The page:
2013 NBA Playoffs
The Miami Heat and Indiana Pacers will meet in the playoffs for the second straight year. This season, Indiana looks for revenge in the Eastern Conference Finals. The No.1 seed Heat will have a week off in between games, while the No.3 Pacers enter Game One after three days rest.
No team has been as dominant as Miami in the postseason. They lost just one game in the first two rounds, sweeping the Milwaukee Bucks and beating the Chicago Bulls in five. The club’s eight wins have come by an average of 16.5 points.
Indiana won their first and second round series in six, beating the Atlanta Hawks and upsetting the New York Knicks. They have yet to lose at home.
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In the regular season, the Pacers were one of the few teams that had a measure of success against the Heat. The Central Division champs won two of the three meetings between the teams, with both victories coming by double-digits. In the 2012 Eastern Conference Semifinals, Indiana took a 2-1 series lead over Miami. The Heat, however, won the next three games and went on to win the NBA Finals.
Heat Key Players
LeBron James: For the past few years, James has proven to be the unquestioned best player in the NBA. If he plays like he did in the regular season, this could be a very short series. Against Chicago, though, he was held to just 43.8 percent shooting from the field.
Dwyane Wade: The two-time champion has been a shell of himself in the playoffs. Bothered by a knee injury, Wade has reached the 20-point mark just once this postseason and averaged 12.6 points per game against the Bulls. The injury won’t keep him off the court, but there’s a good chance it will continue to affect his play. Wade’s ineffectiveness could really hurt Miami, who will need another scorer against the best defensive team in the East.
Pacers Key Players
Paul George: If any player in the league can slow down James, it might be George. The 23-year-old was one of the biggest keys to the Pacers victory against the Knicks, as he stifled Carmelo Anthony for much of the series. He’s also a bigger threat offensively than a player like Jimmy Butler, who was forced to guard James in the second round.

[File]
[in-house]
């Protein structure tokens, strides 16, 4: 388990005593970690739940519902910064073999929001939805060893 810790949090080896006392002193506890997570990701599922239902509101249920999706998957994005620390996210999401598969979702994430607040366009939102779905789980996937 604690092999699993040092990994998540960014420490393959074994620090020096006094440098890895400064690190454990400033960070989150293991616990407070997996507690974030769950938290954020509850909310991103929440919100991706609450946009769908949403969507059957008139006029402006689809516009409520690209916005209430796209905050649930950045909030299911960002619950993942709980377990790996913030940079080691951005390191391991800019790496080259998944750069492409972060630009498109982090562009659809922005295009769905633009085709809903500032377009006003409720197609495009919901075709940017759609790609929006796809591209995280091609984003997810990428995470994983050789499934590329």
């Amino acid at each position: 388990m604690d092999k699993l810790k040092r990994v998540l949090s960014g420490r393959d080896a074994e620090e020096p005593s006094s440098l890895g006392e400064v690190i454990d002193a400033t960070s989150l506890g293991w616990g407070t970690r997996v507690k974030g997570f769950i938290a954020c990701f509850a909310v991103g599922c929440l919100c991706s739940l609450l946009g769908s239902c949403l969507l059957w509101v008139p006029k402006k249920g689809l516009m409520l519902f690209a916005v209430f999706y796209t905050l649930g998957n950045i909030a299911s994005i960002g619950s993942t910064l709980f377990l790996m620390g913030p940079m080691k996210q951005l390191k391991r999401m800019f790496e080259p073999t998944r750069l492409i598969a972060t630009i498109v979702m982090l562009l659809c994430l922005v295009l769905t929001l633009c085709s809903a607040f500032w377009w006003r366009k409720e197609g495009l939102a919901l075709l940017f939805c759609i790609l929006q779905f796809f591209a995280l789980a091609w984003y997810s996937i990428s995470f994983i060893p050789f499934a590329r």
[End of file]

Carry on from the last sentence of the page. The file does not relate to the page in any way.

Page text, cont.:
Roy Hibbert: The center was dominant against New York and made Tyson Chandler look like a second-rate big man, even after he was named to the NBA All-Defensive first team. With the Heat having such an advantage on the wings with James and Wade, Hibbert will need to play better than Chris Bosh and be a dominant force inside to give his team a chance.
With James at the helm on offense, Miami can be extremely hard to stop. In the regular season, they led all clubs, scoring 110.3 points for every 100 possessions. When James and Wade break down opposing defenses, they can either finish at the hoop or kick the ball out to three-point shooting threats like Ray Allen, Shane Battier and Norris Cole. Chris Bosh is also a good jump shooter, and can neutralize Hibbert by forcing him away from the basket.
If any Eastern team can slow down Miami, it might be Indiana. The Pacers were first in the conference and second in the NBA, allowing 97.3 points per 100 possessions in 82 regular season games. They are also the best rebounding team in the league, an area that is the Heat’s biggest weakness. Indiana should be able to stay in games by creating multiple opportunities on offense, as well as forcing Miami into tough shots with very good individual defenders like Hibbert, George, and George Hill.
Game 1: at Miami, Wednesday, May 22, 8:30 p.m. ET, TNT
Game 2: at Miami, Friday, May 24, 8:30p.m. ET, TNT
Game 3: at Indiana, Sunday, May 26, 8:30 p.m. ET, TNT
Game 4: at Indiana, Tuesday, May 28, 8:30 p.m. ET, TNT
Game 5: at Miami, Thursday, May 30, 8:30 p.m. ET, TNT *
Game 6: at Indiana, Saturday, Jun 1, 8:30 p.m. ET, TNT *
Game 7: at Miami, Monday, June 3, 8:30 p.m. ET, TNT *
Miami in six